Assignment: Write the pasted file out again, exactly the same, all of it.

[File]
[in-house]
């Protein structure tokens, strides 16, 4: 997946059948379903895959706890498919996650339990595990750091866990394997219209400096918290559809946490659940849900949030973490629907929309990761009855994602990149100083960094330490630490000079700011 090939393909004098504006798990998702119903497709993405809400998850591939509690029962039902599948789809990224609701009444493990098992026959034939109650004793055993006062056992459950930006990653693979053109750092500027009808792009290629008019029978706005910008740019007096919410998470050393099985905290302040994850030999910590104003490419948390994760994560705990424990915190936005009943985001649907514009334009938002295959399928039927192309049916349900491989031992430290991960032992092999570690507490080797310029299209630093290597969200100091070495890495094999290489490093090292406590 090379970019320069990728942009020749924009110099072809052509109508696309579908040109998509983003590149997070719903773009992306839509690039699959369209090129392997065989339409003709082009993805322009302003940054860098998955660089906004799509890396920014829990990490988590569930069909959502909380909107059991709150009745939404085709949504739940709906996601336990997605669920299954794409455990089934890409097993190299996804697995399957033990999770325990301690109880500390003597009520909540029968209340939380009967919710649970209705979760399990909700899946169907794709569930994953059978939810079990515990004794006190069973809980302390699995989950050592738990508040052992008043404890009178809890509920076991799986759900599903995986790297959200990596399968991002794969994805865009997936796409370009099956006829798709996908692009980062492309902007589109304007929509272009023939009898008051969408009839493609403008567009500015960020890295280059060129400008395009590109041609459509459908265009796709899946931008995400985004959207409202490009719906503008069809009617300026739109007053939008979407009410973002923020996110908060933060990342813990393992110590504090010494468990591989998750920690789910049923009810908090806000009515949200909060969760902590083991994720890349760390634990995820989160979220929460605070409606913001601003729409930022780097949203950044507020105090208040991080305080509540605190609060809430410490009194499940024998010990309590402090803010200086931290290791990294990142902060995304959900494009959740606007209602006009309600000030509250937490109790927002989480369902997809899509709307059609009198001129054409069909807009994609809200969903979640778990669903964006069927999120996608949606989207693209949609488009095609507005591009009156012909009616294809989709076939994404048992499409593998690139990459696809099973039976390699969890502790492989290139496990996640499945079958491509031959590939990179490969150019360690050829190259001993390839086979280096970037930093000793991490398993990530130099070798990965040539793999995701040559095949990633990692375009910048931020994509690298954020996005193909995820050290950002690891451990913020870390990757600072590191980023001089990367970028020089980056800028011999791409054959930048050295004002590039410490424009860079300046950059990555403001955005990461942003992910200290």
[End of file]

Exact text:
[in-house]
């Protein structure tokens, strides 16, 4: 997946059948379903895959706890498919996650339990595990750091866990394997219209400096918290559809946490659940849900949030973490629907929309990761009855994602990149100083960094330490630490000079700011 090939393909004098504006798990998702119903497709993405809400998850591939509690029962039902599948789809990224609701009444493990098992026959034939109650004793055993006062056992459950930006990653693979053109750092500027009808792009290629008019029978706005910008740019007096919410998470050393099985905290302040994850030999910590104003490419948390994760994560705990424990915190936005009943985001649907514009334009938002295959399928039927192309049916349900491989031992430290991960032992092999570690507490080797310029299209630093290597969200100091070495890495094999290489490093090292406590 090379970019320069990728942009020749924009110099072809052509109508696309579908040109998509983003590149997070719903773009992306839509690039699959369209090129392997065989339409003709082009993805322009302003940054860098998955660089906004799509890396920014829990990490988590569930069909959502909380909107059991709150009745939404085709949504739940709906996601336990997605669920299954794409455990089934890409097993190299996804697995399957033990999770325990301690109880500390003597009520909540029968209340939380009967919710649970209705979760399990909700899946169907794709569930994953059978939810079990515990004794006190069973809980302390699995989950050592738990508040052992008043404890009178809890509920076991799986759900599903995986790297959200990596399968991002794969994805865009997936796409370009099956006829798709996908692009980062492309902007589109304007929509272009023939009898008051969408009839493609403008567009500015960020890295280059060129400008395009590109041609459509459908265009796709899946931008995400985004959207409202490009719906503008069809009617300026739109007053939008979407009410973002923020996110908060933060990342813990393992110590504090010494468990591989998750920690789910049923009810908090806000009515949200909060969760902590083991994720890349760390634990995820989160979220929460605070409606913001601003729409930022780097949203950044507020105090208040991080305080509540605190609060809430410490009194499940024998010990309590402090803010200086931290290791990294990142902060995304959900494009959740606007209602006009309600000030509250937490109790927002989480369902997809899509709307059609009198001129054409069909807009994609809200969903979640778990669903964006069927999120996608949606989207693209949609488009095609507005591009009156012909009616294809989709076939994404048992499409593998690139990459696809099973039976390699969890502790492989290139496990996640499945079958491509031959590939990179490969150019360690050829190259001993390839086979280096970037930093000793991490398993990530130099070798990965040539793999995701040559095949990633990692375009910048931020994509690298954020996005193909995820050290950002690891451990913020870390990757600072590191980023001089990367970028020089980056800028011999791409054959930048050295004002590039410490424009860079300046950059990555403001955005990461942003992910200290």